On prank call, Wis. governor discusses strategy - Yahoo! News
MADISON, Wis. – On a prank call that quickly spread across the Internet, Wisconsin Gov. Scott Walker was duped into discussing his strategy to cripple public employee unions, promising never to give in and joking that he would use a baseball bat in his office to go after political opponents.
Walker believed the caller was a conservative billionaire named David Koch, but it was actually the editor of a liberal online newspaper. The two talked for at least 20 minutes — a conversation in which the governor described several potential ways to pressure Democrats to return to the Statehouse and revealed that his supporters had considered secretly planting people in pro-union protest crowds to stir up trouble.
On the call, the governor said he was ratcheting up the pressure on Senate Democrats to return to the Capitol a week after they fled to block the legislation. He said he supported a move to require them to come to the Capitol to pick up their paychecks rather than have the money deposited directly.
He also floated an idea to lure Democratic senators back to the Capitol for negotiations and then have the Senate quickly pass the bill while they are in talks.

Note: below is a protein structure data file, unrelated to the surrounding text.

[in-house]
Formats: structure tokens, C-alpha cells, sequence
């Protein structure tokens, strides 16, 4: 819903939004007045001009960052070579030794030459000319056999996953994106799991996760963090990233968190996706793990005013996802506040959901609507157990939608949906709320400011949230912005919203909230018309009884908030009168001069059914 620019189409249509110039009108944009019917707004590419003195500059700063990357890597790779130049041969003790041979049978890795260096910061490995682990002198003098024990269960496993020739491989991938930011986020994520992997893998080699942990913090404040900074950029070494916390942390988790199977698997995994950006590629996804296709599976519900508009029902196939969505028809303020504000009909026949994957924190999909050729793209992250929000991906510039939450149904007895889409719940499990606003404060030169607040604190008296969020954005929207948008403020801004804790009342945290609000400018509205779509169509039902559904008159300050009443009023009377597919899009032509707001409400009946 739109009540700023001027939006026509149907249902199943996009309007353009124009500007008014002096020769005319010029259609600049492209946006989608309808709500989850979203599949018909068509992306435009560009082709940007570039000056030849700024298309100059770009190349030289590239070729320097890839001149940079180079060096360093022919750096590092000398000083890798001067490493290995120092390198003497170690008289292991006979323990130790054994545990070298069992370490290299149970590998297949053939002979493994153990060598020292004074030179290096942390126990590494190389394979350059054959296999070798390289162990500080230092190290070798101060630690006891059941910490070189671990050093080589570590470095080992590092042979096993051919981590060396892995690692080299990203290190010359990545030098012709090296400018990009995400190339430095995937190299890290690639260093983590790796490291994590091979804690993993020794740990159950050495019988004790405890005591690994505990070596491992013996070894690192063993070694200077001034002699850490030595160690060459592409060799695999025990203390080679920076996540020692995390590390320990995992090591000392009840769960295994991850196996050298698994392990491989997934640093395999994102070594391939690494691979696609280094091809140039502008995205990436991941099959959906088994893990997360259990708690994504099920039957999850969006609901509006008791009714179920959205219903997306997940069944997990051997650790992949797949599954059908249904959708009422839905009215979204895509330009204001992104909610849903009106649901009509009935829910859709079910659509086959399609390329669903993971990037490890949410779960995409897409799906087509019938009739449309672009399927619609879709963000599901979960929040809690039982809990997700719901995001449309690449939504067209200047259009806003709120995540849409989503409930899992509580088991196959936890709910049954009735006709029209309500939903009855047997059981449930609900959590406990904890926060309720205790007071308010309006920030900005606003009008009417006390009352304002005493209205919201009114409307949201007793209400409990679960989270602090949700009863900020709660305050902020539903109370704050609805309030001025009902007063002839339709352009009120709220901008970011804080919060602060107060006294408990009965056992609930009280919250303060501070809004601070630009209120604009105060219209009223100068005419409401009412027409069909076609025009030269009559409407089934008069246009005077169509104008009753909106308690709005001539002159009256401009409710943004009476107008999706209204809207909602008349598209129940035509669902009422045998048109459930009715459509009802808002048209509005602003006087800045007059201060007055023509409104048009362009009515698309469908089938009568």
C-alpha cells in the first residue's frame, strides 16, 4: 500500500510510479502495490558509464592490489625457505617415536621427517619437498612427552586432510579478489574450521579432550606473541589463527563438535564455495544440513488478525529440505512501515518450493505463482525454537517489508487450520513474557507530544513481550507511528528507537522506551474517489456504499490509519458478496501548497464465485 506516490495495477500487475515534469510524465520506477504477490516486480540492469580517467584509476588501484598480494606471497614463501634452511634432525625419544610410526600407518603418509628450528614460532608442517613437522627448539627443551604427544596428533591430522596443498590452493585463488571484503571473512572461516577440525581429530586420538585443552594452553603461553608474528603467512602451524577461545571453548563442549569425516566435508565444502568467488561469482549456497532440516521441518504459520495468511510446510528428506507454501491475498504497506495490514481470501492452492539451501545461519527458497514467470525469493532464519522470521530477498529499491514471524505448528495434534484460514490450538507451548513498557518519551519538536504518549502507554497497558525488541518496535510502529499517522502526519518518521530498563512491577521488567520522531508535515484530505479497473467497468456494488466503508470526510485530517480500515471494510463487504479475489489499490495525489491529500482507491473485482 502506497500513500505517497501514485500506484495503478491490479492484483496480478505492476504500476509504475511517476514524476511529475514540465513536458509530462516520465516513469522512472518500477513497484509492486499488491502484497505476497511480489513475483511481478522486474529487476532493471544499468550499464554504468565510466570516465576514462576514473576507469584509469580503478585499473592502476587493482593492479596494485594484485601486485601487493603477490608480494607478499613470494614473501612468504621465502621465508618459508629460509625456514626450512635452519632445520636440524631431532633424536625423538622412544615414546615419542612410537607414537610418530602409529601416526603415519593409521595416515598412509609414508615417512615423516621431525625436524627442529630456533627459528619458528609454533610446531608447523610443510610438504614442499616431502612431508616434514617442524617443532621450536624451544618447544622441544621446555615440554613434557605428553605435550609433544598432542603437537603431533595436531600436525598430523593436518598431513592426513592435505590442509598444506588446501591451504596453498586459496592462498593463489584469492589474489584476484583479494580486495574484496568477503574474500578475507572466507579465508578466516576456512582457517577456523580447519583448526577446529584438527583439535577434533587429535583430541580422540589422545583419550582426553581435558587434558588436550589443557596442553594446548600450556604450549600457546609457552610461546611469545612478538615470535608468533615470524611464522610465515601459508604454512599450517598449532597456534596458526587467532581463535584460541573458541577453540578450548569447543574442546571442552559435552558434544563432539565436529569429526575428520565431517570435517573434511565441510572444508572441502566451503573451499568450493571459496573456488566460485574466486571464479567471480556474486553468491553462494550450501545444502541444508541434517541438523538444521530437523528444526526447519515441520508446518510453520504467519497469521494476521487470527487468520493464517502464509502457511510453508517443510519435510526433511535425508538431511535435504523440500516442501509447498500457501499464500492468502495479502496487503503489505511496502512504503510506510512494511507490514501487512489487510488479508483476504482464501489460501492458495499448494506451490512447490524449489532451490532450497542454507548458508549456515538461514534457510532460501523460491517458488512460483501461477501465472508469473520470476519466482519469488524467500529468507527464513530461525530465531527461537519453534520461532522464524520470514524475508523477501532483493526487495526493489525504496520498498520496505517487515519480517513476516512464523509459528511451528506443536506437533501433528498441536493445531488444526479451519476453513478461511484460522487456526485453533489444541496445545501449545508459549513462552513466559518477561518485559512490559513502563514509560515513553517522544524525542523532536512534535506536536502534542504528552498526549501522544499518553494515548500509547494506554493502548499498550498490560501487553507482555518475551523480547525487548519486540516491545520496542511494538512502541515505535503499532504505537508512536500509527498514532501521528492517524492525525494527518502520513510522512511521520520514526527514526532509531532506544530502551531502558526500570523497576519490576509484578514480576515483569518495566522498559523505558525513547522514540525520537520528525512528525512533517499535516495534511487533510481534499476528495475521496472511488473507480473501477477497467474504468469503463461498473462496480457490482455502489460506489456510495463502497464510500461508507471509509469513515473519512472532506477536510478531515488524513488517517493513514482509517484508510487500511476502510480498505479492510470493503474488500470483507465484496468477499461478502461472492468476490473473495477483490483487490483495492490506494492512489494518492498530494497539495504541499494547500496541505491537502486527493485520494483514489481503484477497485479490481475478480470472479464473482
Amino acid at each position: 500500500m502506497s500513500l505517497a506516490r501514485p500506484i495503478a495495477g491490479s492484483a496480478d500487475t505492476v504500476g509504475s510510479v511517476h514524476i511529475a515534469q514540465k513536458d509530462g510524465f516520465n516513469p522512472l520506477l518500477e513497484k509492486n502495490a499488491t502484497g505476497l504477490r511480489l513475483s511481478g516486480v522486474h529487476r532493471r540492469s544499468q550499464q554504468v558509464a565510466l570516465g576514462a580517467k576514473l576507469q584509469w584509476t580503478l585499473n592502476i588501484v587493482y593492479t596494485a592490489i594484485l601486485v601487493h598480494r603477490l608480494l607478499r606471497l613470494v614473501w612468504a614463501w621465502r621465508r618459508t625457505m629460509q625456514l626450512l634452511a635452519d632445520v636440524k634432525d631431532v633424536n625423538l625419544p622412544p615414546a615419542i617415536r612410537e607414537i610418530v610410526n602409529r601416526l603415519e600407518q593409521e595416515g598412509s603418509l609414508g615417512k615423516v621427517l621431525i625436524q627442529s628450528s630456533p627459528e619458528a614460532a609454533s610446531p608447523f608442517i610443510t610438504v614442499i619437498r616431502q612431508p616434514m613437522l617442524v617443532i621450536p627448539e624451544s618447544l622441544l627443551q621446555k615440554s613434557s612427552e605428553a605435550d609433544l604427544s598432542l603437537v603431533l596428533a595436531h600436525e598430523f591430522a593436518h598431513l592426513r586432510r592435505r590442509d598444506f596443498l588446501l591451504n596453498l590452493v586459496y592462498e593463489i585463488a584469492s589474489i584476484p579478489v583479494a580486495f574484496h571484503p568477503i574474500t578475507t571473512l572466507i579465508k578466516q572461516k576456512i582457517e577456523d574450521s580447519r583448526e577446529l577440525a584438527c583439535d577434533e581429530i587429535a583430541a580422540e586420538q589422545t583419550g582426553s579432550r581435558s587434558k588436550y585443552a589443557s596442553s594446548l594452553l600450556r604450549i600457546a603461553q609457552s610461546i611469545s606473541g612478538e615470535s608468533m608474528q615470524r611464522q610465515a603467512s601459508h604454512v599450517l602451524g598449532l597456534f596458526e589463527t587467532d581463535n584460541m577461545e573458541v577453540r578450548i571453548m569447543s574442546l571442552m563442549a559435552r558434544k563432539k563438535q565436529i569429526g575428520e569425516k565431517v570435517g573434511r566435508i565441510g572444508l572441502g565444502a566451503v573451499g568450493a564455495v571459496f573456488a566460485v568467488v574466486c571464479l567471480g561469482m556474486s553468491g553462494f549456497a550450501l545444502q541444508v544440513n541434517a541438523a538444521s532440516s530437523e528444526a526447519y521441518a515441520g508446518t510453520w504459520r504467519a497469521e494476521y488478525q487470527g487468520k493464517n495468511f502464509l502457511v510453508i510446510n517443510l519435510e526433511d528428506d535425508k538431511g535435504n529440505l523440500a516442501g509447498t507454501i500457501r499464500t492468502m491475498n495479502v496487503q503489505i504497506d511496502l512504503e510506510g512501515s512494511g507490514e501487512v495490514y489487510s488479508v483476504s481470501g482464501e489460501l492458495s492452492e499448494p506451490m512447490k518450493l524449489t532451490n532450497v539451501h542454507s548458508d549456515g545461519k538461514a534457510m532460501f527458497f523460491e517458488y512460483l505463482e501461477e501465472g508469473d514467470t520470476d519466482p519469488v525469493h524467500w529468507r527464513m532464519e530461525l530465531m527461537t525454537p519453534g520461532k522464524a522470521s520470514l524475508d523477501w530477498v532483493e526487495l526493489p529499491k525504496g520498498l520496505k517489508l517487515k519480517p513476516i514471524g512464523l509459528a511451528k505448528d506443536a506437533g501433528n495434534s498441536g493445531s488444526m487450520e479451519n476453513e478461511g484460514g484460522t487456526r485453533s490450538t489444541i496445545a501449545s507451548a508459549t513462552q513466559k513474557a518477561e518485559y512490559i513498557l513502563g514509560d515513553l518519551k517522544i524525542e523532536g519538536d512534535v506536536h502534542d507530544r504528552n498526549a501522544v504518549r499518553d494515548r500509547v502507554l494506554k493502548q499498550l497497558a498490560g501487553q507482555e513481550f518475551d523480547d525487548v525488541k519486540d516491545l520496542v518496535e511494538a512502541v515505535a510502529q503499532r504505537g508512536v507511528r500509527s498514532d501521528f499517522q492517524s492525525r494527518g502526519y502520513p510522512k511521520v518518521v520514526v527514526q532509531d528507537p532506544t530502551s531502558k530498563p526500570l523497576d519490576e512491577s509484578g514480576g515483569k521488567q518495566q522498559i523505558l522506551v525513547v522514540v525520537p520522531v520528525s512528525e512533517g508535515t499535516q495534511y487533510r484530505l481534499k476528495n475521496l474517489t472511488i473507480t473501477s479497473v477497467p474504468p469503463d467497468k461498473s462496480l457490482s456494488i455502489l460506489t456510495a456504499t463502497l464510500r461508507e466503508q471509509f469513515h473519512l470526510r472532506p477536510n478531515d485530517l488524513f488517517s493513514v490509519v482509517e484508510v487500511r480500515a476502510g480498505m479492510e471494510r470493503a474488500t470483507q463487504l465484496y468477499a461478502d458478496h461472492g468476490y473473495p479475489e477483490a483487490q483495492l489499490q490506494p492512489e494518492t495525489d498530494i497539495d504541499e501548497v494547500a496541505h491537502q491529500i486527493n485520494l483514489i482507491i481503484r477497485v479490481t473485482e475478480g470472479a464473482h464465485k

Walker said aides were reviewing whether the GOP could hold a vote if Democrats were not physically in the Senate chamber but elsewhere in the building. At the news conference, he insisted that idea was not a trick but an effort to get Democrats back to work.
Democrats seized on Walker's recorded comments as evidence that the governor plans to go beyond budget cuts to crushing unions.
The remarks showed Walker's private relationship with David Koch. He and his brother, Charles, own Koch Industries Inc., which is the largest privately-owned company in America and has significant operations in Wisconsin.
Its political action committee gave $43,000 to Walker's campaign, and David Koch gave $1 million to the Republican Governors' Association, which funded ads attacking Walker's opponent in last year's election.
The Kochs also give millions to support Americans For Prosperity, a conservative business group that launched a $320,000 television ad campaign in favor of Walker's legislation Wednesday. When the caller asked how he could help, Walker suggested outside groups could try to influence people to call their lawmakers and spread the message that his proposal is necessary.
On the recording, after Walker said he would be willing to meet with Democratic leaders, the caller said he should bring a baseball bat to negotiations.